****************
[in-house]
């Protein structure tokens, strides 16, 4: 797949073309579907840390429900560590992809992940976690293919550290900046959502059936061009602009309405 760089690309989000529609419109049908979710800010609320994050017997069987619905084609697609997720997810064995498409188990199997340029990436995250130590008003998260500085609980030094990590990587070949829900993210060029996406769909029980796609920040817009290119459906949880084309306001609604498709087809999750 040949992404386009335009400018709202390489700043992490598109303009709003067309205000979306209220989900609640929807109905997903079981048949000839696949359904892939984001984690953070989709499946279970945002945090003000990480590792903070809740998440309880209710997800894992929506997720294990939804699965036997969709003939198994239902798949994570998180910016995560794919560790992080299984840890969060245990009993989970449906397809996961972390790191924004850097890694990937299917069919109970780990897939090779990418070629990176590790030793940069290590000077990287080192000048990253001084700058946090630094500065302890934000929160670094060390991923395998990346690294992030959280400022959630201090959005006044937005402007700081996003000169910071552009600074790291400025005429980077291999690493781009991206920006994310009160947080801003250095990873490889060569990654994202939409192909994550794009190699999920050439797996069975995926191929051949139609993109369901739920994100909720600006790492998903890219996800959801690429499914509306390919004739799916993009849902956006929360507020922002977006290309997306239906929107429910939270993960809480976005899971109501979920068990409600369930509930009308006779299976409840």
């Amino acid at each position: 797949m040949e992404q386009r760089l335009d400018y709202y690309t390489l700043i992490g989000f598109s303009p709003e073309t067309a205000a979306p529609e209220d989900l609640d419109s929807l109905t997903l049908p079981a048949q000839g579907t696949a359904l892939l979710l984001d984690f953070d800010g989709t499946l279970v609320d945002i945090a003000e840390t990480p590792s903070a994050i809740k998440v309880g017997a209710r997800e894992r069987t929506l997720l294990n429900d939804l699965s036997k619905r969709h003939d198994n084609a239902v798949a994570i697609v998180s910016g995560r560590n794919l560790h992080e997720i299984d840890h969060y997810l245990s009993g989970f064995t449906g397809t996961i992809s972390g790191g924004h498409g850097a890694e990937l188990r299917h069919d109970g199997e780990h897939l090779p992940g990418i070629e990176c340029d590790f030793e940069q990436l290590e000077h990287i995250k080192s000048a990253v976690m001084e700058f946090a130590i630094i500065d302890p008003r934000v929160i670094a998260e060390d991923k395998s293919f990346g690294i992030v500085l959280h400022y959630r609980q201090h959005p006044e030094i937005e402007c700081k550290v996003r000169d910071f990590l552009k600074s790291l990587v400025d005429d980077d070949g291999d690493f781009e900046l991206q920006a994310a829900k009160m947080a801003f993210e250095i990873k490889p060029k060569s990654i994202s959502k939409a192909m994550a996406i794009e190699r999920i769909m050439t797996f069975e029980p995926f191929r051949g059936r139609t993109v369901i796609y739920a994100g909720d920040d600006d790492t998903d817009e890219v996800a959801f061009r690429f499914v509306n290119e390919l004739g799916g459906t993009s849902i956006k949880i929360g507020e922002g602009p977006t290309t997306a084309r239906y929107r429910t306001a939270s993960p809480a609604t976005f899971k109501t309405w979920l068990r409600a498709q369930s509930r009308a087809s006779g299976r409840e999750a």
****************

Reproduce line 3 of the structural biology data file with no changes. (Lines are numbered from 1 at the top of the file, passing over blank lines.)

């Amino acid at each position: 797949m040949e992404q386009r760089l335009d400018y709202y690309t390489l700043i992490g989000f598109s303009p709003e073309t067309a205000a979306p529609e209220d989900l609640d419109s929807l109905t997903l049908p079981a048949q000839g579907t696949a359904l892939l979710l984001d984690f953070d800010g989709t499946l279970v609320d945002i945090a003000e840390t990480p590792s903070a994050i809740k998440v309880g017997a209710r997800e894992r069987t929506l997720l294990n429900d939804l699965s036997k619905r969709h003939d198994n084609a239902v798949a994570i697609v998180s910016g995560r560590n794919l560790h992080e997720i299984d840890h969060y997810l245990s009993g989970f064995t449906g397809t996961i992809s972390g790191g924004h498409g850097a890694e990937l188990r299917h069919d109970g199997e780990h897939l090779p992940g990418i070629e990176c340029d590790f030793e940069q990436l290590e000077h990287i995250k080192s000048a990253v976690m001084e700058f946090a130590i630094i500065d302890p008003r934000v929160i670094a998260e060390d991923k395998s293919f990346g690294i992030v500085l959280h400022y959630r609980q201090h959005p006044e030094i937005e402007c700081k550290v996003r000169d910071f990590l552009k600074s790291l990587v400025d005429d980077d070949g291999d690493f781009e900046l991206q920006a994310a829900k009160m947080a801003f993210e250095i990873k490889p060029k060569s990654i994202s959502k939409a192909m994550a996406i794009e190699r999920i769909m050439t797996f069975e029980p995926f191929r051949g059936r139609t993109v369901i796609y739920a994100g909720d920040d600006d790492t998903d817009e890219v996800a959801f061009r690429f499914v509306n290119e390919l004739g799916g459906t993009s849902i956006k949880i929360g507020e922002g602009p977006t290309t997306a084309r239906y929107r429910t306001a939270s993960p809480a609604t976005f899971k109501t309405w979920l068990r409600a498709q369930s509930r009308a087809s006779g299976r409840e999750a």